Toward the end of every season, the San Francisco Symphony puts on a really big show: a semi-staged opera, a concert version of a musical, or a festival built around the music of a composer (or two). More often than not these extravaganzas turn out to be a highlight of the year, featuring prominent guest artists along with video projections, additional lighting, and stage elements, transforming the interior of Davies Symphony Hall into something new and unexpected. This year's model, a marvelous concert version of Leonard Bernstein's On the Town, continued the winning streak with a big, splashy production, a talented cast, and some fantastic playing from the musicians.
I don't know if it's the break from the routine of playing the usual subscription concert format, the enthusiasm Music Director Michael Tilson Thomas brings to these projects (especially when it comes to Bernstein's music), or if the higher stakes and number of people involved affords the orchestra extra rehearsal time to get it all together, but for a number of years in a row these shows have grown increasingly rewarding. Next season there are two -- in January there's a semi-staged version of Mahler's Das klagende Lied, and at the end of June there are performances of Berlioz's Romeo and Juliet (tickets go on sale July 18).
The musical On the Town began as the ballet Fancy Free, the first successful collaboration between Bernstein and choreographer Jerome Robbins. The ballet's debut during April of 1944 was such a huge success it was adapted into On The Town before the year was over. V-E Day was still a year away, and the musical's ability to capture the live-in-the-moment ethos of horny young sailors on leave in a city of attention-starved women, along with Bernstein's uncanny talent at rendering the character of New York City in sound, struck a chord with audiences hungry for something light, fun, sexy, and hopeful. The result was a hit that ran for more than a year on Broadway, closing six months after the end of WWII, and was made into a film in 1949 (starring Gene Kelly and Frank Sinatra, who also starred in the similarly-themed film Anchors Aweigh in 1945), though the film's producers cut much of Bernstein's music.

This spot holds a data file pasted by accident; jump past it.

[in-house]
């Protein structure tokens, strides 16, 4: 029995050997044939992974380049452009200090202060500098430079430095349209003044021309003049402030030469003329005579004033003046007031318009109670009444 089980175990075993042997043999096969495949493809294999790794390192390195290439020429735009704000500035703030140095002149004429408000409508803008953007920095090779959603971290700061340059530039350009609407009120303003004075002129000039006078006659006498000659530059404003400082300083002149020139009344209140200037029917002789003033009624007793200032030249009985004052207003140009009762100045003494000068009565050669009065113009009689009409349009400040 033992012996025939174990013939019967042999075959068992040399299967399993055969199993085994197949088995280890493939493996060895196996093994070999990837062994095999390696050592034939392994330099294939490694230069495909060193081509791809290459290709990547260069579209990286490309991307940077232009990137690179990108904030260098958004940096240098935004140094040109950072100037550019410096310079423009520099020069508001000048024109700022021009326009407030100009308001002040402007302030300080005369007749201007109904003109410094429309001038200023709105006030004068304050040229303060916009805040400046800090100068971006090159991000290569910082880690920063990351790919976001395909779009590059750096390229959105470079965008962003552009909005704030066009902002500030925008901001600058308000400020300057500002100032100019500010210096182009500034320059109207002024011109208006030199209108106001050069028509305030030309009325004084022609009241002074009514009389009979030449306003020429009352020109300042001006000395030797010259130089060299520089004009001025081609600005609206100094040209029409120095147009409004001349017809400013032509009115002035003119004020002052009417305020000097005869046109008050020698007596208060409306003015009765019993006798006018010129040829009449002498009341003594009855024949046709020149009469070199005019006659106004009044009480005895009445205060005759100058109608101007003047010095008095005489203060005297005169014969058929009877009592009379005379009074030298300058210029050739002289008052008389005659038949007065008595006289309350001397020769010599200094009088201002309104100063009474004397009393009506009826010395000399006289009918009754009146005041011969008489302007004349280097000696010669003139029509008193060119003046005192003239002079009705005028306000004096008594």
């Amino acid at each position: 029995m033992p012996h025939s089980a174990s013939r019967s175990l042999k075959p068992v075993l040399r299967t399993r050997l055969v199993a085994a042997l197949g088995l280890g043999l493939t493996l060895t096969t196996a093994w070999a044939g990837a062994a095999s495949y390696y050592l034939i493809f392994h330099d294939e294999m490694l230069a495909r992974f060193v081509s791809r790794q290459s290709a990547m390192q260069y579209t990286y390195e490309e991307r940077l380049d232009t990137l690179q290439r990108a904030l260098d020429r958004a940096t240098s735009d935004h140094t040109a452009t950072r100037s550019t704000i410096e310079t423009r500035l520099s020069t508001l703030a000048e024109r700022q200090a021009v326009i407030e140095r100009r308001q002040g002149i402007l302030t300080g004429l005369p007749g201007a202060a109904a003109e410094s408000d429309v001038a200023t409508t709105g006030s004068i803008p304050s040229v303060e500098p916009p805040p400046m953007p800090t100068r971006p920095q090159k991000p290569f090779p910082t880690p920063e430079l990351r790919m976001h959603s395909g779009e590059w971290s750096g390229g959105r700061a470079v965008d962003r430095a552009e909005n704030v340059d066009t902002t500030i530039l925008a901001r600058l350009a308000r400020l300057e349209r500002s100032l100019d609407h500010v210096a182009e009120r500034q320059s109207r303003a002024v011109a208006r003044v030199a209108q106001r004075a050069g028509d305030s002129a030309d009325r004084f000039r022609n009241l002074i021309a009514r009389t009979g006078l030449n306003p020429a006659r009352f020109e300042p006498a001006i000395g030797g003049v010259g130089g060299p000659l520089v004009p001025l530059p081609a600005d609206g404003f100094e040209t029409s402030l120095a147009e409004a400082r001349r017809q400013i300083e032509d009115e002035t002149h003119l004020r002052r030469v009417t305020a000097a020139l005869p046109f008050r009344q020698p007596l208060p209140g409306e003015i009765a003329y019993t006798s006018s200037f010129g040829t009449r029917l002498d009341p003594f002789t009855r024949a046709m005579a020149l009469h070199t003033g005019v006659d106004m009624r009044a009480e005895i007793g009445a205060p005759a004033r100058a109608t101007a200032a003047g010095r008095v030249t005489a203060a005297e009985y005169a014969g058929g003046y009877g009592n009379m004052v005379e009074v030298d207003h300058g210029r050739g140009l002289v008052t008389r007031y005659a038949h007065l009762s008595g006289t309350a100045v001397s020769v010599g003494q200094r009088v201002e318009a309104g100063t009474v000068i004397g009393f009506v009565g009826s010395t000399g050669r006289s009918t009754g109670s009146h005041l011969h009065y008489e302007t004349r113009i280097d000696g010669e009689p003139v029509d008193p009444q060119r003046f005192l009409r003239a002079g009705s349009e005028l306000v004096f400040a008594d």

In 1992 Tilson Thomas, working with Charlie Harmon and David Israel, created a new concert version of the score from various sources which included numbers cut from the original. Premiered that year in London by MTT and his former band the London Symphony Orchestra, the material proved once again to be a hit. MTT brought it here for a single night in 1996, and then waited 20 years to bring it back.
I have no idea why it took such a long time for him to revive it, but it was probably a wise choice. I didn't attend the 1996 concert, which featured a pretty starry cast (including Frederica von Stade, Tyne Daly, and Thomas Hampson), and narration by Adolph Green and Betty Comden, the creators of the original book and lyrics, but according to Josh Kosman a great time was had by all. But don't feel too bad if you missed it: what the SF Symphony is capable of bringing to a show like this in 2016 is far more impressive than what they were doing 20 years ago. And this time they went all out.